In line with its expressed intent to increase its oversight over the cryptocurrency market, the Commodity Futures Trading Commission has filed three related fraud suits in a single week.
The third lawsuit targets the creators of “My Big Coin,” who allegedly used $6 million dollars received from buyers to pay off early investors and shop for luxury items. The allegations caused the freezing of all assets belonging to the creators of the supposed next-big-cryptocurrency.
The Nevada-based company, My Big Coin Pay Inc.; was founded by Randall Crater. The suit, filed in January, also named one of its salesmen, Mark Gillespie. According to the allegations, between 2014 and mid-2017, the defendants defrauded 28 investors out of six million dollars.
There is nothing wrong with creating cryptocurrency and marketing it. But My Big Coin advertised its product as being accepted as widely as a Mastercard, gold-backed, and coveted in markets worldwide. In fact, according to the CFTC, My Big Coin wasn´t traded on any established exchanges and its prices were a mere fabrication.
Crater was not shy at marketing My Big Coin; he promoted it with YouTube videos and poor quality press releases, targeting perhaps a cash-thirsty, yet little-informed audience. Crater´s predictions that the price of My Big Coin would skyrocket were enough to convince some unwitting investors, including several based in Massachusetts.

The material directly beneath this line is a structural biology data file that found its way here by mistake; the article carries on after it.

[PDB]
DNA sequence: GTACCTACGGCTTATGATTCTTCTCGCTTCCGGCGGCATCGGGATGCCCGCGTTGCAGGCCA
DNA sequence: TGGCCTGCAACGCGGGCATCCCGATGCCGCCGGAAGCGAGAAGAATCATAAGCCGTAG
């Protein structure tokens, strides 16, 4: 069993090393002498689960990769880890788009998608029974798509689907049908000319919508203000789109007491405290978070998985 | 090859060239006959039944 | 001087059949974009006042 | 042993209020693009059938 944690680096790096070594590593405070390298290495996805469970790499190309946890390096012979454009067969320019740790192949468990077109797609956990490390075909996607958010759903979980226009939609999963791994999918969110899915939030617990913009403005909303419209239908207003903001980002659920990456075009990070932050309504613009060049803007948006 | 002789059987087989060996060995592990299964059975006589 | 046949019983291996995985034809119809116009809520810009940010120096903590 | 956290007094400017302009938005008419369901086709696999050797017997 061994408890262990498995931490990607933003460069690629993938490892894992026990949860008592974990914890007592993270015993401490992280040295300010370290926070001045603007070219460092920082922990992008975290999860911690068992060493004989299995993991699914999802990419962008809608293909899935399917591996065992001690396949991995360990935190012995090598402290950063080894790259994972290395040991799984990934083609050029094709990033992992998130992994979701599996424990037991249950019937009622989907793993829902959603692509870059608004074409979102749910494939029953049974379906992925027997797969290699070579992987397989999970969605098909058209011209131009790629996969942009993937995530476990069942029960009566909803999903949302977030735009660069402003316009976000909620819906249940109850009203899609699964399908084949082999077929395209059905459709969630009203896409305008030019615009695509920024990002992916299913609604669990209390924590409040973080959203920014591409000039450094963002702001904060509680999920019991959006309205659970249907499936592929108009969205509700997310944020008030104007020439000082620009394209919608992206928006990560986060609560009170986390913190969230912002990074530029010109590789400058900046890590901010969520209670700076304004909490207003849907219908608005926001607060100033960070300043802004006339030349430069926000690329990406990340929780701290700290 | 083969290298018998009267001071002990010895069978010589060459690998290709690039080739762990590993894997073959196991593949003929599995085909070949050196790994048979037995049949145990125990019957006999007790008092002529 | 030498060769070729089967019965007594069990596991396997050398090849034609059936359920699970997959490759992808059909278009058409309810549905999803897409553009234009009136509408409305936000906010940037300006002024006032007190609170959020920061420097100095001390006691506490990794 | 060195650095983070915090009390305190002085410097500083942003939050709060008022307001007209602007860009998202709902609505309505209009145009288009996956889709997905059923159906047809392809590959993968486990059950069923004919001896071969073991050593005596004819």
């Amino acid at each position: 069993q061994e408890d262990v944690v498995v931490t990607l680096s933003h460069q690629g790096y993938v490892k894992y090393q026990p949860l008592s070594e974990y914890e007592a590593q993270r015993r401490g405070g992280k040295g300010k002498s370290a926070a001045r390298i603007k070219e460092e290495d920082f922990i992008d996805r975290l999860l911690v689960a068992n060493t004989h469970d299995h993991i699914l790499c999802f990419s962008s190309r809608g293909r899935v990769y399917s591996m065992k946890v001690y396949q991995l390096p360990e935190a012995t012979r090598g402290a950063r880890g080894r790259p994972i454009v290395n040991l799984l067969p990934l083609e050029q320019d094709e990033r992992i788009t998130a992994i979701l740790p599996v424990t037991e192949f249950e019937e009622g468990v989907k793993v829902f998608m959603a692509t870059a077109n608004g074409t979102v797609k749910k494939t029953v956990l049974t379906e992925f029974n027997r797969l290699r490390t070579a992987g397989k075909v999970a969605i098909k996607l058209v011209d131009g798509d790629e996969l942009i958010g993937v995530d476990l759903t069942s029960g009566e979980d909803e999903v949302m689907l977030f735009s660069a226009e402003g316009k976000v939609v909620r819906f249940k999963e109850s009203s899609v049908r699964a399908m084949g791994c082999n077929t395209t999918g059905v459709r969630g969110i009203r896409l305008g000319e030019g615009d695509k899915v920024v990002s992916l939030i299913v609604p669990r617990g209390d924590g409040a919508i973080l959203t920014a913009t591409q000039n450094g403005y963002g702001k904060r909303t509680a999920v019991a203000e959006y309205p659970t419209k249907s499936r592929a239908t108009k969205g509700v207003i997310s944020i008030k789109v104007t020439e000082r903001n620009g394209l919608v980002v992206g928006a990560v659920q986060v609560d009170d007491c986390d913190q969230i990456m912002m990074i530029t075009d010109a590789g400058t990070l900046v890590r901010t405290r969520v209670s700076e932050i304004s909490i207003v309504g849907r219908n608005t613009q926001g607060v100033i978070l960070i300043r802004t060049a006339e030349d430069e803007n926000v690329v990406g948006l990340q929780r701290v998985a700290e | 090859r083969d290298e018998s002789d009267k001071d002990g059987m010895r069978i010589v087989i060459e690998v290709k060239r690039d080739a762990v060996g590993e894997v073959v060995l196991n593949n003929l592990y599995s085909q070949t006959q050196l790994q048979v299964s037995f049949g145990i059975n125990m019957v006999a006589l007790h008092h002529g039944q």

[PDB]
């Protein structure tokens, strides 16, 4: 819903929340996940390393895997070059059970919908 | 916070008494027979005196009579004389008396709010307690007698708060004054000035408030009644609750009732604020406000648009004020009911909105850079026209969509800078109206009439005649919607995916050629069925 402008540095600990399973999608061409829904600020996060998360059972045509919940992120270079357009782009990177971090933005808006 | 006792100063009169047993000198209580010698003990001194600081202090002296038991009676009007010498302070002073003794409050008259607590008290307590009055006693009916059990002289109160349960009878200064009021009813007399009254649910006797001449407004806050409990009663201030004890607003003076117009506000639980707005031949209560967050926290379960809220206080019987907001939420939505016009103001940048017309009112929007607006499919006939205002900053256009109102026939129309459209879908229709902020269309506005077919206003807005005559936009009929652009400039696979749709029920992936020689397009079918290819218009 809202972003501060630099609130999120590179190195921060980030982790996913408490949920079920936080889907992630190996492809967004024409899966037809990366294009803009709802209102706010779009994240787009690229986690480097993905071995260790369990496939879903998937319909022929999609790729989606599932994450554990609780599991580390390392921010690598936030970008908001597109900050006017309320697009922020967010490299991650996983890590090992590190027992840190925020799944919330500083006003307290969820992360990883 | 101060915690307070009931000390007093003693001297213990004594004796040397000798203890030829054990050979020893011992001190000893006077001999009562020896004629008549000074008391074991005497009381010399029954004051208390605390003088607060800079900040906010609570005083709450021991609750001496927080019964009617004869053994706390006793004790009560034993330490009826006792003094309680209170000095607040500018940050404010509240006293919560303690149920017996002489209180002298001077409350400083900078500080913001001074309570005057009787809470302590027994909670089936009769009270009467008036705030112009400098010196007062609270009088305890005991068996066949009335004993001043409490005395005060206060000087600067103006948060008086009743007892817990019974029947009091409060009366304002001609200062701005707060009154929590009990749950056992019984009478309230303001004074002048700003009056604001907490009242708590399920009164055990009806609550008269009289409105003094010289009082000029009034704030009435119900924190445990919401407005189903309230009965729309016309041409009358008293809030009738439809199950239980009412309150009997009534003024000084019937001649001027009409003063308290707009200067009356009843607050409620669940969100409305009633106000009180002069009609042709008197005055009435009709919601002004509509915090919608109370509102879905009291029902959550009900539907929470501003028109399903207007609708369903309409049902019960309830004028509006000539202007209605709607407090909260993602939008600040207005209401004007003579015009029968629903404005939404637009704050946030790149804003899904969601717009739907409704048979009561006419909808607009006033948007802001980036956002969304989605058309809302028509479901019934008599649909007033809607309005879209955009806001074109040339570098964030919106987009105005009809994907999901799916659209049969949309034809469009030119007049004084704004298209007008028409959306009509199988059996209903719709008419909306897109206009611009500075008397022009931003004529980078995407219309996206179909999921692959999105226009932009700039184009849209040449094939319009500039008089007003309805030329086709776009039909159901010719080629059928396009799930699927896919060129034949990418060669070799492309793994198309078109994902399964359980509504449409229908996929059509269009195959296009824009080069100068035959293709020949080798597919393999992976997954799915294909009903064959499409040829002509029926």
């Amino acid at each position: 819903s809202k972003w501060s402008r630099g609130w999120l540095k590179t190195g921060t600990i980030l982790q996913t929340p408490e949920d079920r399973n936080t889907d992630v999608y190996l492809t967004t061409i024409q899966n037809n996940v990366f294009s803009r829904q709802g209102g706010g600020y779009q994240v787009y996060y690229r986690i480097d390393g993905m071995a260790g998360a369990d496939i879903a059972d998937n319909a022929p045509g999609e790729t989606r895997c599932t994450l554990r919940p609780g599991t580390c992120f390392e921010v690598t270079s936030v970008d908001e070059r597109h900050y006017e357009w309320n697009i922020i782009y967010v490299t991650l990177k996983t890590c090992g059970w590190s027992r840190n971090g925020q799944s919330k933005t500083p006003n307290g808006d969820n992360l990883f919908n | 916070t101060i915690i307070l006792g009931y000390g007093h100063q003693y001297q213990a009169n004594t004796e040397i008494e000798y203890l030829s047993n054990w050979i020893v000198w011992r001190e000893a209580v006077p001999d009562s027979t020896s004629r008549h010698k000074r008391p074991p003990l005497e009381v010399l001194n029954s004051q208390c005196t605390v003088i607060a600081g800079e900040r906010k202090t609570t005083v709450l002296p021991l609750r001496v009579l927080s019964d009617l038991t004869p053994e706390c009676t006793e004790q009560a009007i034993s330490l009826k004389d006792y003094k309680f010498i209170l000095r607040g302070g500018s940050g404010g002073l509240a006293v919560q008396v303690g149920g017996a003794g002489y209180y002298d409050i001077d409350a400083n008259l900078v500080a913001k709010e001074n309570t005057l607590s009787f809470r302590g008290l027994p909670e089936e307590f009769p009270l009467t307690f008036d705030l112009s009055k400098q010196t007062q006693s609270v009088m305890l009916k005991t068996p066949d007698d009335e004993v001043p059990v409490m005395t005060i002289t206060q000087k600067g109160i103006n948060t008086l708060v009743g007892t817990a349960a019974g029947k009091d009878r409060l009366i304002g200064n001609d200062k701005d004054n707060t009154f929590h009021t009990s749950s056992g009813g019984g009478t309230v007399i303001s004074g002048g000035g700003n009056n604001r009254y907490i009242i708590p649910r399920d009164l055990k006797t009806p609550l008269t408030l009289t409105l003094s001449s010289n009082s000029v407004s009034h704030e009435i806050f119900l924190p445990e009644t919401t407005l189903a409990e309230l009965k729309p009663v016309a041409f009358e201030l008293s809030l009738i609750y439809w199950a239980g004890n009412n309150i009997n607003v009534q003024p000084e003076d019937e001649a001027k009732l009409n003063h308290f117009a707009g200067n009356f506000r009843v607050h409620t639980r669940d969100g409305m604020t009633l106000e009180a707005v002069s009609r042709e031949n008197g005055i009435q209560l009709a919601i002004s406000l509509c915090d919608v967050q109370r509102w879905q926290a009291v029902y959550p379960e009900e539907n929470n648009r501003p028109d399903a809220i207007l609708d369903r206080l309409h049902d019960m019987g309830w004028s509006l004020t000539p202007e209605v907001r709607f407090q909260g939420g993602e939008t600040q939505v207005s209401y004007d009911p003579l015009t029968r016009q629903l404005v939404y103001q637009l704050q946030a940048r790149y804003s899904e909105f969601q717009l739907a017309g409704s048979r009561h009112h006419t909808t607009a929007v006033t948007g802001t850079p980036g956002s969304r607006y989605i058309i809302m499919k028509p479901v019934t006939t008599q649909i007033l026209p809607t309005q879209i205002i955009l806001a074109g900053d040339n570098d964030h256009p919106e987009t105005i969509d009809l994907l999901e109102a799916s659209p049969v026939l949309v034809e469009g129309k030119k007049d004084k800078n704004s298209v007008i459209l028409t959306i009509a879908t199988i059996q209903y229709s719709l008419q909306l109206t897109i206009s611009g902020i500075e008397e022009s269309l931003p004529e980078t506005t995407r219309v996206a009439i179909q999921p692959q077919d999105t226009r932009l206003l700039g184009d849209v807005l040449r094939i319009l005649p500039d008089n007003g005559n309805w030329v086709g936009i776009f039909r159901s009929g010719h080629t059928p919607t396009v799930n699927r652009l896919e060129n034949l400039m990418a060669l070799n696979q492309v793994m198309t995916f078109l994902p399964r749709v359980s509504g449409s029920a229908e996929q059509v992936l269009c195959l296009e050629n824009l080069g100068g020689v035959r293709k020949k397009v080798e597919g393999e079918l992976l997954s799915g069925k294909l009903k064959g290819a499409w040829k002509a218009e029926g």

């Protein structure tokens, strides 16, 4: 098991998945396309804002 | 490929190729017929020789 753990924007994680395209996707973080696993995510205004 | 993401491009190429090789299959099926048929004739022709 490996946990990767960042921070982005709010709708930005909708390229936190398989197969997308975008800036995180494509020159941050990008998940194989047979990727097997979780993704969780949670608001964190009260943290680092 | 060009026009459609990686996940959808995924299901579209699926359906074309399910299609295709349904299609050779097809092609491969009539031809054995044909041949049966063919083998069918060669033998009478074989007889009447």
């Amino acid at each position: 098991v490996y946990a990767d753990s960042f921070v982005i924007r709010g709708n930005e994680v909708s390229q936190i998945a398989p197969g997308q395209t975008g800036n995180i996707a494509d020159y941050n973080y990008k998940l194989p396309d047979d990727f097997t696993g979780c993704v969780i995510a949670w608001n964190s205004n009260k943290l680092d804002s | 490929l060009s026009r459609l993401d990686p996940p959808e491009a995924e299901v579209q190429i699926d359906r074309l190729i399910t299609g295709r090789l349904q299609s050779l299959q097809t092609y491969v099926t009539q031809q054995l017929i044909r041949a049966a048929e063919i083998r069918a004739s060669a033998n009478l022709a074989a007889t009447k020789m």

The proceeds of My Big Coin sales were allegedly used by Crater´s family members to purchase real estate, collectible art, and other luxury items. Over half a million dollars were withdrawn from banks and ATMs. Several relatives of Crater were also mentioned in the suit.
In its complaint, the CFTC referred to My Big Coin´s promised results as “illusory,” and to the whole business as a “Ponzi scheme.”
The suit will likely have a sobering effect on a largely unregulated market. The CFTC´s Enforcement Chief, James McDonald, made this all the more clear in a statement:
“The CFTC is actively policing the virtual currency markets and will vigorously enforce the anti-fraud provisions of the Commodity Exchange Act… In addition to harming customers, fraud in connection with virtual currencies inhibits potentially market-enhancing developments in this area.”
Bitcoin´s price can rise astronomically; most spectacularly, it recently went from $1,000 to $11,000 over a short period of time. This attracts a lot of attention, and it can often inspire fraudsters to try to “make it big” with a made-up cryptocurrency marketed as “the next Bitcoin.”
But now the CFTC is watching.
The first time the Commission filed a cryptocurrency fraud suit was in September, 2017. Since then, the regulator´s quest for increasing oversight has only escalated, and it will, no doubt, continue to do so.
If you are facing a CFTC cryptocurrency action, it is important to act fast and prepare your defense – early intervention can make all the difference. However, if you are already embroiled in a CFTC battle, we can also help. The Herskovits PLLC team focuses exclusively on securities law defense and our cryptocurrency team is tracking the rules, the interpretations, and the realities for clients nationwide. Call now to learn your rights and options. 212.897.5410 or CONNECT ONLINE